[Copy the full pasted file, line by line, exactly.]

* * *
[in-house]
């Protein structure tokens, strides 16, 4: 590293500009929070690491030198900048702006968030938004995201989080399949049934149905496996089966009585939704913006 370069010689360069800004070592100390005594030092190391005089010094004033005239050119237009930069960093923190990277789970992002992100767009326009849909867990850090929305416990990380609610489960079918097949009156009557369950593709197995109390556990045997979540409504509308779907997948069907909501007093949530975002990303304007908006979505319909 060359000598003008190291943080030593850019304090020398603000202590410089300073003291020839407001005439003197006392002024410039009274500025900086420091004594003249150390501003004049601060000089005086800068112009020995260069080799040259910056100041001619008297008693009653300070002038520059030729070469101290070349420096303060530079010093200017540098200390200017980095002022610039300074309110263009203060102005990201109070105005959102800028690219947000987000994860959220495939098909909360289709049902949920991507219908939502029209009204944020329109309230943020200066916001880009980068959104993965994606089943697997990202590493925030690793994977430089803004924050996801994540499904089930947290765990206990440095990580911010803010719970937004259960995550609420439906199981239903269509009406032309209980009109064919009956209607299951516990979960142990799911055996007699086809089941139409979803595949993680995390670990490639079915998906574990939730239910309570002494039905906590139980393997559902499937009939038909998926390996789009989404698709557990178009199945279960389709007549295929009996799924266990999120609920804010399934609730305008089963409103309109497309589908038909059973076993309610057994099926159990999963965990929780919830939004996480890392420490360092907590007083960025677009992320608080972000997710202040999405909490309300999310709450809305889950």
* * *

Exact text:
[in-house]
């Protein structure tokens, strides 16, 4: 590293500009929070690491030198900048702006968030938004995201989080399949049934149905496996089966009585939704913006 370069010689360069800004070592100390005594030092190391005089010094004033005239050119237009930069960093923190990277789970992002992100767009326009849909867990850090929305416990990380609610489960079918097949009156009557369950593709197995109390556990045997979540409504509308779907997948069907909501007093949530975002990303304007908006979505319909 060359000598003008190291943080030593850019304090020398603000202590410089300073003291020839407001005439003197006392002024410039009274500025900086420091004594003249150390501003004049601060000089005086800068112009020995260069080799040259910056100041001619008297008693009653300070002038520059030729070469101290070349420096303060530079010093200017540098200390200017980095002022610039300074309110263009203060102005990201109070105005959102800028690219947000987000994860959220495939098909909360289709049902949920991507219908939502029209009204944020329109309230943020200066916001880009980068959104993965994606089943697997990202590493925030690793994977430089803004924050996801994540499904089930947290765990206990440095990580911010803010719970937004259960995550609420439906199981239903269509009406032309209980009109064919009956209607299951516990979960142990799911055996007699086809089941139409979803595949993680995390670990490639079915998906574990939730239910309570002494039905906590139980393997559902499937009939038909998926390996789009989404698709557990178009199945279960389709007549295929009996799924266990999120609920804010399934609730305008089963409103309109497309589908038909059973076993309610057994099926159990999963965990929780919830939004996480890392420490360092907590007083960025677009992320608080972000997710202040999405909490309300999310709450809305889950």